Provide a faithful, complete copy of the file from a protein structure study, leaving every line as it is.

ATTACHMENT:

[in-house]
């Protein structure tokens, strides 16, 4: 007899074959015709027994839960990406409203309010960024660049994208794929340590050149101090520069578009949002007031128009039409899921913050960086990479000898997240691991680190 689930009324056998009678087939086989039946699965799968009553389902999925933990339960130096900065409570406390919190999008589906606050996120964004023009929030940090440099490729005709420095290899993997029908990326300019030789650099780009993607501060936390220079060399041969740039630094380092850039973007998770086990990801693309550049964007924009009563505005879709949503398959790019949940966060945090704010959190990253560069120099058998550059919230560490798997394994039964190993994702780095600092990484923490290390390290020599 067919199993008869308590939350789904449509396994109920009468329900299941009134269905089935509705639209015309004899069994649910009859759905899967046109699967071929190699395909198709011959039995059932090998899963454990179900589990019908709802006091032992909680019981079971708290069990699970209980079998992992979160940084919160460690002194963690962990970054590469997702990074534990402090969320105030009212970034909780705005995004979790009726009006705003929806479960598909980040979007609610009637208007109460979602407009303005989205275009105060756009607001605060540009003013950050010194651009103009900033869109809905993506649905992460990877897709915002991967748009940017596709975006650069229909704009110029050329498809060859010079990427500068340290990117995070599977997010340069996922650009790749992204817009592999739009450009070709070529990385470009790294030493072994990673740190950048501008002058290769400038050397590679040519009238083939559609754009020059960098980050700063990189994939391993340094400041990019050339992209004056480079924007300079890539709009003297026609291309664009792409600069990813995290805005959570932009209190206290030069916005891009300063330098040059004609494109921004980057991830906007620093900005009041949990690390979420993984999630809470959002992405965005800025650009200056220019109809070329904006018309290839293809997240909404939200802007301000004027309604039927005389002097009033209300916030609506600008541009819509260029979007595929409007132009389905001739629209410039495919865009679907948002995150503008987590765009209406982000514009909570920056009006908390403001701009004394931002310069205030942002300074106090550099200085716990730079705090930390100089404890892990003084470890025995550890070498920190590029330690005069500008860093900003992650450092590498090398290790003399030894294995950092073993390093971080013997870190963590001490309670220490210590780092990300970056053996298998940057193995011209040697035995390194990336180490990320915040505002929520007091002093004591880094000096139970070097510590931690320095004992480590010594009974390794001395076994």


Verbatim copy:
[in-house]
């Protein structure tokens, strides 16, 4: 007899074959015709027994839960990406409203309010960024660049994208794929340590050149101090520069578009949002007031128009039409899921913050960086990479000898997240691991680190 689930009324056998009678087939086989039946699965799968009553389902999925933990339960130096900065409570406390919190999008589906606050996120964004023009929030940090440099490729005709420095290899993997029908990326300019030789650099780009993607501060936390220079060399041969740039630094380092850039973007998770086990990801693309550049964007924009009563505005879709949503398959790019949940966060945090704010959190990253560069120099058998550059919230560490798997394994039964190993994702780095600092990484923490290390390290020599 067919199993008869308590939350789904449509396994109920009468329900299941009134269905089935509705639209015309004899069994649910009859759905899967046109699967071929190699395909198709011959039995059932090998899963454990179900589990019908709802006091032992909680019981079971708290069990699970209980079998992992979160940084919160460690002194963690962990970054590469997702990074534990402090969320105030009212970034909780705005995004979790009726009006705003929806479960598909980040979007609610009637208007109460979602407009303005989205275009105060756009607001605060540009003013950050010194651009103009900033869109809905993506649905992460990877897709915002991967748009940017596709975006650069229909704009110029050329498809060859010079990427500068340290990117995070599977997010340069996922650009790749992204817009592999739009450009070709070529990385470009790294030493072994990673740190950048501008002058290769400038050397590679040519009238083939559609754009020059960098980050700063990189994939391993340094400041990019050339992209004056480079924007300079890539709009003297026609291309664009792409600069990813995290805005959570932009209190206290030069916005891009300063330098040059004609494109921004980057991830906007620093900005009041949990690390979420993984999630809470959002992405965005800025650009200056220019109809070329904006018309290839293809997240909404939200802007301000004027309604039927005389002097009033209300916030609506600008541009819509260029979007595929409007132009389905001739629209410039495919865009679907948002995150503008987590765009209406982000514009909570920056009006908390403001701009004394931002310069205030942002300074106090550099200085716990730079705090930390100089404890892990003084470890025995550890070498920190590029330690005069500008860093900003992650450092590498090398290790003399030894294995950092073993390093971080013997870190963590001490309670220490210590780092990300970056053996298998940057193995011209040697035995390194990336180490990320915040505002929520007091002093004591880094000096139970070097510590931690320095004992480590010594009974390794001395076994």